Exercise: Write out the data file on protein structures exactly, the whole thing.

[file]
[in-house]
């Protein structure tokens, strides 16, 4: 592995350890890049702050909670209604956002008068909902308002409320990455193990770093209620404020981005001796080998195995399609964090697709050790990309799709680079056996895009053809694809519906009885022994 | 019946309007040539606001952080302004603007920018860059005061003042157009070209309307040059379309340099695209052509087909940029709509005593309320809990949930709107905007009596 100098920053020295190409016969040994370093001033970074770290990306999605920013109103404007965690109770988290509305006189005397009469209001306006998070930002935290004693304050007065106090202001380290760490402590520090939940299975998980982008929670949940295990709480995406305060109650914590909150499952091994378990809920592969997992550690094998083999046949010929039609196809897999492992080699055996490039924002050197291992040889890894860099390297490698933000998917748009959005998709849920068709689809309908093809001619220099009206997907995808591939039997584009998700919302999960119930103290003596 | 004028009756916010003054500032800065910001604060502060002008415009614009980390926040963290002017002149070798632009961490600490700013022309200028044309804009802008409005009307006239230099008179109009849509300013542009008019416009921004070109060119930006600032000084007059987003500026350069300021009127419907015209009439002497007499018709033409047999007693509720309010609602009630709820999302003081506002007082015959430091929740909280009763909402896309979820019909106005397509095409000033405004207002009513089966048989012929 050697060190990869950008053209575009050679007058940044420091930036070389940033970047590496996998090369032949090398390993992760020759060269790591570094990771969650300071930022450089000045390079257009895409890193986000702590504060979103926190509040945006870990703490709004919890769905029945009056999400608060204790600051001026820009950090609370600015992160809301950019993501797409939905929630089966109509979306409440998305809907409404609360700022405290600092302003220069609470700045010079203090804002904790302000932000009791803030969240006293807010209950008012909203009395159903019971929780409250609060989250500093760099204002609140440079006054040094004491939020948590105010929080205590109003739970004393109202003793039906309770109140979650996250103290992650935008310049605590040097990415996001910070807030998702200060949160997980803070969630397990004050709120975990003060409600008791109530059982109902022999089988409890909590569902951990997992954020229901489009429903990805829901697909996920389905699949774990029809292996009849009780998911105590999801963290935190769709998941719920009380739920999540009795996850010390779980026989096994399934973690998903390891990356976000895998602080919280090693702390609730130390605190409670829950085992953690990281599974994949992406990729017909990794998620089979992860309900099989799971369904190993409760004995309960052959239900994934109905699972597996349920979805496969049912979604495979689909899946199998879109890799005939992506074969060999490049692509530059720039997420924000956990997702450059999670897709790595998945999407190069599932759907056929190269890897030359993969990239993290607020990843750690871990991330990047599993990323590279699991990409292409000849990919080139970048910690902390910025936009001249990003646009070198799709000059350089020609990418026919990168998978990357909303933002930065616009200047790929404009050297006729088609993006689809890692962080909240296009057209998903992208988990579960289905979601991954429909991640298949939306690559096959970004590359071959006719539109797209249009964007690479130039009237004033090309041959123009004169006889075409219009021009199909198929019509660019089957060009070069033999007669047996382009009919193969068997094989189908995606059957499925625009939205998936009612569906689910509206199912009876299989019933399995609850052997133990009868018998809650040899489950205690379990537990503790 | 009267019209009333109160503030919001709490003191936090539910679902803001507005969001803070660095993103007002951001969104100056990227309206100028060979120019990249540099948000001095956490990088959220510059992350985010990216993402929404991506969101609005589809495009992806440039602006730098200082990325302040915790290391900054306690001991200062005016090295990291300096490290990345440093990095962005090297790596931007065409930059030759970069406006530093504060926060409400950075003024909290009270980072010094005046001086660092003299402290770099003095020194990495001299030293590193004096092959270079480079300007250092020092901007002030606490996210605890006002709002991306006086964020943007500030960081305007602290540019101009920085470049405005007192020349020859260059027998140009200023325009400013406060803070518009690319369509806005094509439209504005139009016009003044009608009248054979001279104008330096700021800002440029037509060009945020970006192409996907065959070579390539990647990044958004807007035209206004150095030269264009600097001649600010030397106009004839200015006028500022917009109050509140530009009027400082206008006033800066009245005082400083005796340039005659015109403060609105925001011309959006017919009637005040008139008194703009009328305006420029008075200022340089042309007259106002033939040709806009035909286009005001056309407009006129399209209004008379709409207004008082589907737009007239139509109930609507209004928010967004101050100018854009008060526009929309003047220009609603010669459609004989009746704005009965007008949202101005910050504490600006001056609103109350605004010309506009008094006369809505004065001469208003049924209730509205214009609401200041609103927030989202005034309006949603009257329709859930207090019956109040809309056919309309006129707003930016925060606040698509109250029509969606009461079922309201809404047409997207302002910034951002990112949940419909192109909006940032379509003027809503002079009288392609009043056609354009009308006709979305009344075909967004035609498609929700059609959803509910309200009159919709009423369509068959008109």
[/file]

[in-house]
């Protein structure tokens, strides 16, 4: 592995350890890049702050909670209604956002008068909902308002409320990455193990770093209620404020981005001796080998195995399609964090697709050790990309799709680079056996895009053809694809519906009885022994 | 019946309007040539606001952080302004603007920018860059005061003042157009070209309307040059379309340099695209052509087909940029709509005593309320809990949930709107905007009596 100098920053020295190409016969040994370093001033970074770290990306999605920013109103404007965690109770988290509305006189005397009469209001306006998070930002935290004693304050007065106090202001380290760490402590520090939940299975998980982008929670949940295990709480995406305060109650914590909150499952091994378990809920592969997992550690094998083999046949010929039609196809897999492992080699055996490039924002050197291992040889890894860099390297490698933000998917748009959005998709849920068709689809309908093809001619220099009206997907995808591939039997584009998700919302999960119930103290003596 | 004028009756916010003054500032800065910001604060502060002008415009614009980390926040963290002017002149070798632009961490600490700013022309200028044309804009802008409005009307006239230099008179109009849509300013542009008019416009921004070109060119930006600032000084007059987003500026350069300021009127419907015209009439002497007499018709033409047999007693509720309010609602009630709820999302003081506002007082015959430091929740909280009763909402896309979820019909106005397509095409000033405004207002009513089966048989012929 050697060190990869950008053209575009050679007058940044420091930036070389940033970047590496996998090369032949090398390993992760020759060269790591570094990771969650300071930022450089000045390079257009895409890193986000702590504060979103926190509040945006870990703490709004919890769905029945009056999400608060204790600051001026820009950090609370600015992160809301950019993501797409939905929630089966109509979306409440998305809907409404609360700022405290600092302003220069609470700045010079203090804002904790302000932000009791803030969240006293807010209950008012909203009395159903019971929780409250609060989250500093760099204002609140440079006054040094004491939020948590105010929080205590109003739970004393109202003793039906309770109140979650996250103290992650935008310049605590040097990415996001910070807030998702200060949160997980803070969630397990004050709120975990003060409600008791109530059982109902022999089988409890909590569902951990997992954020229901489009429903990805829901697909996920389905699949774990029809292996009849009780998911105590999801963290935190769709998941719920009380739920999540009795996850010390779980026989096994399934973690998903390891990356976000895998602080919280090693702390609730130390605190409670829950085992953690990281599974994949992406990729017909990794998620089979992860309900099989799971369904190993409760004995309960052959239900994934109905699972597996349920979805496969049912979604495979689909899946199998879109890799005939992506074969060999490049692509530059720039997420924000956990997702450059999670897709790595998945999407190069599932759907056929190269890897030359993969990239993290607020990843750690871990991330990047599993990323590279699991990409292409000849990919080139970048910690902390910025936009001249990003646009070198799709000059350089020609990418026919990168998978990357909303933002930065616009200047790929404009050297006729088609993006689809890692962080909240296009057209998903992208988990579960289905979601991954429909991640298949939306690559096959970004590359071959006719539109797209249009964007690479130039009237004033090309041959123009004169006889075409219009021009199909198929019509660019089957060009070069033999007669047996382009009919193969068997094989189908995606059957499925625009939205998936009612569906689910509206199912009876299989019933399995609850052997133990009868018998809650040899489950205690379990537990503790 | 009267019209009333109160503030919001709490003191936090539910679902803001507005969001803070660095993103007002951001969104100056990227309206100028060979120019990249540099948000001095956490990088959220510059992350985010990216993402929404991506969101609005589809495009992806440039602006730098200082990325302040915790290391900054306690001991200062005016090295990291300096490290990345440093990095962005090297790596931007065409930059030759970069406006530093504060926060409400950075003024909290009270980072010094005046001086660092003299402290770099003095020194990495001299030293590193004096092959270079480079300007250092020092901007002030606490996210605890006002709002991306006086964020943007500030960081305007602290540019101009920085470049405005007192020349020859260059027998140009200023325009400013406060803070518009690319369509806005094509439209504005139009016009003044009608009248054979001279104008330096700021800002440029037509060009945020970006192409996907065959070579390539990647990044958004807007035209206004150095030269264009600097001649600010030397106009004839200015006028500022917009109050509140530009009027400082206008006033800066009245005082400083005796340039005659015109403060609105925001011309959006017919009637005040008139008194703009009328305006420029008075200022340089042309007259106002033939040709806009035909286009005001056309407009006129399209209004008379709409207004008082589907737009007239139509109930609507209004928010967004101050100018854009008060526009929309003047220009609603010669459609004989009746704005009965007008949202101005910050504490600006001056609103109350605004010309506009008094006369809505004065001469208003049924209730509205214009609401200041609103927030989202005034309006949603009257329709859930207090019956109040809309056919309309006129707003930016925060606040698509109250029509969606009461079922309201809404047409997207302002910034951002990112949940419909192109909006940032379509003027809503002079009288392609009043056609354009009308006709979305009344075909967004035609498609929700059609959803509910309200009159919709009423369509068959008109």